The normal cycle of developing a program is to edit source code, compile it, and then execute the resulting binary. However, sometimes this cycle can be too restrictive. We may wish to change the program while it is executing, and not have to re-compile, re-link, or even re-execute the program to change the binary. At first, this may seem like a bizarre goal, however there are several practical reasons why we may wish to have such a system. For example, if we are measuring the performance of a program and discover a performance problem, it might be necessary to insert additional instrumentation into the program to understand the problem. Another application is performance steering; for large simulations, computational scientists often find it advantageous to be able to make modifications to the code and data while the simulation is executing. Applications that can make use of this dynamic code adaptation system include:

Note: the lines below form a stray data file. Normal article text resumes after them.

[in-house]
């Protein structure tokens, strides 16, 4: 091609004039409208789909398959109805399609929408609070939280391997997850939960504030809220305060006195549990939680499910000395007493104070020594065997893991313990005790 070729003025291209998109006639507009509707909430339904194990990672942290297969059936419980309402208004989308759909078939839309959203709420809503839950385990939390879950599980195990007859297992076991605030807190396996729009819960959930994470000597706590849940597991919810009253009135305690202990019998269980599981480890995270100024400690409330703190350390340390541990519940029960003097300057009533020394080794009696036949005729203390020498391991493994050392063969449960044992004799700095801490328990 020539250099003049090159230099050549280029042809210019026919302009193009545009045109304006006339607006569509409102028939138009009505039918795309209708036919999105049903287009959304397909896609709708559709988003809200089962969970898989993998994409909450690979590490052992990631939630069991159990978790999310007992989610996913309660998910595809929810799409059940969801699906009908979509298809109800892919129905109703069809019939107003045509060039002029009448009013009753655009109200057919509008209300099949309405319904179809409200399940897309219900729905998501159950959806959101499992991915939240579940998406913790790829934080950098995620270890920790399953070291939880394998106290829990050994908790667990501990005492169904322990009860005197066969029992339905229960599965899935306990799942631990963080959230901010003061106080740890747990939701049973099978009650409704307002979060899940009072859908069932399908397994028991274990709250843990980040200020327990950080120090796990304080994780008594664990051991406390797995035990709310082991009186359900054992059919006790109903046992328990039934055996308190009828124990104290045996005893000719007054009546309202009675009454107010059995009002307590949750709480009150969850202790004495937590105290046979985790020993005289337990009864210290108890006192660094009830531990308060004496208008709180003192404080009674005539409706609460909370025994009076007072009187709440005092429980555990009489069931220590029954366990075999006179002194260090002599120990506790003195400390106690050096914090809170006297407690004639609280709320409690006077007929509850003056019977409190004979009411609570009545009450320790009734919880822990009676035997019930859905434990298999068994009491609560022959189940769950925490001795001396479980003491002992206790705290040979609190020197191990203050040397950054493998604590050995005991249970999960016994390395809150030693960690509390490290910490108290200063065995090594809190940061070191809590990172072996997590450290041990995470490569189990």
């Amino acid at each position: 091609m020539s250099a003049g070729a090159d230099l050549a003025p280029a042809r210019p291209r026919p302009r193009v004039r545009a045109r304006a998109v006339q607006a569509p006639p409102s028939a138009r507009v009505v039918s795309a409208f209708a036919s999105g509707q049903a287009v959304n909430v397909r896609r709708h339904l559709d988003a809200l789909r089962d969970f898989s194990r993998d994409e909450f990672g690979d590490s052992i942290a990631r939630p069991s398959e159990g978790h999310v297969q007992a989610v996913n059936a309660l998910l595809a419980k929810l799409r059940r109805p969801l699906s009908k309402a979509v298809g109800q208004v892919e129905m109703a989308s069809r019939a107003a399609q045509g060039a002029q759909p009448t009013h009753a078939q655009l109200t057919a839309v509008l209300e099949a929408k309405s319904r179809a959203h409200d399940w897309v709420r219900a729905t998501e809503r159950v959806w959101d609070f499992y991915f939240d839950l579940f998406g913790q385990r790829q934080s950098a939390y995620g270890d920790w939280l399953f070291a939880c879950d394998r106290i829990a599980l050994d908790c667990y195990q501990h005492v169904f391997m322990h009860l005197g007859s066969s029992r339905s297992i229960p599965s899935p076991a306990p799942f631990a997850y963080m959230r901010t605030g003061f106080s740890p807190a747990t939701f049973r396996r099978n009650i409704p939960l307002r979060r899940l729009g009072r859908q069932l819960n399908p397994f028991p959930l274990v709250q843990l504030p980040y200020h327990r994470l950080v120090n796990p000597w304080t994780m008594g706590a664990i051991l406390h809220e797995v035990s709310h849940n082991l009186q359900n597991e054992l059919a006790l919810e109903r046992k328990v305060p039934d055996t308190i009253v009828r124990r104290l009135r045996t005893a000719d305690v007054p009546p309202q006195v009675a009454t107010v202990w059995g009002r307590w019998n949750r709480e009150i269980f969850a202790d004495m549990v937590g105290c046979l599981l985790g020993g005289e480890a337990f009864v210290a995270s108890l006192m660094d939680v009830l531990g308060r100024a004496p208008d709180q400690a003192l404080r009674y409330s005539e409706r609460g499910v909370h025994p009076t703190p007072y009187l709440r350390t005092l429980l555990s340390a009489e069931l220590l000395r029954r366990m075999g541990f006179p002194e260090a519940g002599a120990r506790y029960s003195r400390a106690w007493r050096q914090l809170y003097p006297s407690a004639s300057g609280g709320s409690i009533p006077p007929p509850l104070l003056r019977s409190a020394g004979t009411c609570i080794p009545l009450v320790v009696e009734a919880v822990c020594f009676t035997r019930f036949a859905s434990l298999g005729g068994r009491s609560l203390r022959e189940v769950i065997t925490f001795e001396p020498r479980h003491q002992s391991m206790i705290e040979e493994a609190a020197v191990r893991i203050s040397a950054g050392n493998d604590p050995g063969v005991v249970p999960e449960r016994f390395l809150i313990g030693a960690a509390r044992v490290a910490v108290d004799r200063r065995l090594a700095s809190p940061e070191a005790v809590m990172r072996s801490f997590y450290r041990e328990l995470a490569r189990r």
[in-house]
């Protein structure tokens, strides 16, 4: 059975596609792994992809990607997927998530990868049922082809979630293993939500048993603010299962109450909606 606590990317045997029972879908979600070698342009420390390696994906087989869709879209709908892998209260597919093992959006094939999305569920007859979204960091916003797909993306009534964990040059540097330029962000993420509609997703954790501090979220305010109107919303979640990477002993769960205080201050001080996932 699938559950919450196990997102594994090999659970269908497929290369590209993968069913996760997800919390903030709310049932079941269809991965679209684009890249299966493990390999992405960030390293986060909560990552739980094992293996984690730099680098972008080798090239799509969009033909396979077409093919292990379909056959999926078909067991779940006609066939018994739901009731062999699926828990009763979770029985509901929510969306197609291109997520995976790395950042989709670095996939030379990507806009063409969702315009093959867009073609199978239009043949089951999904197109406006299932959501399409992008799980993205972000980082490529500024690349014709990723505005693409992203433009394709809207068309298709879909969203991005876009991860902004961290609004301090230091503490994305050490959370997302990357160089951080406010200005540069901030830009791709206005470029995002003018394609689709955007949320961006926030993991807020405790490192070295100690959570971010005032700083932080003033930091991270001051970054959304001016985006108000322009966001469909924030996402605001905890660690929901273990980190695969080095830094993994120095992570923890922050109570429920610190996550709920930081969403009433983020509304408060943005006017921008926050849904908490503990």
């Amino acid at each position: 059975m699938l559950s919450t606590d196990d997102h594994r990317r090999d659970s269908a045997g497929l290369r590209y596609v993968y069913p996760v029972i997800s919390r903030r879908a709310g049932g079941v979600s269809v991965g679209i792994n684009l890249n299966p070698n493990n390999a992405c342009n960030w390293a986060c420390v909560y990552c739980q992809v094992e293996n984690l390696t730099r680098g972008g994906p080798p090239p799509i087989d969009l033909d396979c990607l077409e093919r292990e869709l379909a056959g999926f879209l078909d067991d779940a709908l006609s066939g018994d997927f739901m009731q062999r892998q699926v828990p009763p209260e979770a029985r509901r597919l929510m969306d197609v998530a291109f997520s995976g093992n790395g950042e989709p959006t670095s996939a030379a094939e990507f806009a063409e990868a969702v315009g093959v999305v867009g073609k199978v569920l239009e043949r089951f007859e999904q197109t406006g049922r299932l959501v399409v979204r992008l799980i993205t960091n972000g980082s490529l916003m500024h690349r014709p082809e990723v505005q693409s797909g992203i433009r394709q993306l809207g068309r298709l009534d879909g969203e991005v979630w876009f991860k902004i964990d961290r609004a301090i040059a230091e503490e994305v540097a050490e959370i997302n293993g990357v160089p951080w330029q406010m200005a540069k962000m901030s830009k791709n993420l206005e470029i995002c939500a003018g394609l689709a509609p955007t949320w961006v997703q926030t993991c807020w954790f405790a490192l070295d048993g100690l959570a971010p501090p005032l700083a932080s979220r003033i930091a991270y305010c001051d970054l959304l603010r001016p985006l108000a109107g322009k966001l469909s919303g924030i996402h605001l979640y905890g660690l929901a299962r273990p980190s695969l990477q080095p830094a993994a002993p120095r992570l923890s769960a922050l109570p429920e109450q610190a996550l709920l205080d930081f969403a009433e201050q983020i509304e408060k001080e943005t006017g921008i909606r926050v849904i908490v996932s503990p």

- Performance Measurement Tools
- Correctness Debuggers (efficient data breakpoints)
- Execution drive simulations
- Computational Steering
We have created an Application Program Interface (API) to permit the insertion of code into a running program. The goal of this API is to provide a machine independent interface to permit the creation of tools and applications that use runtime code patching. This API is based on the idea of Dynamic Instrumentation described in [1, 2] and used in the example here. A variety of tools have been built using Dyninst.
Dyninst can be downloaded here. Or, you can go directly to our central GitHub Repository. Got an issue with Dyninst that you'd like to report? You can let us know using the GitHub Issue Tracker for our project.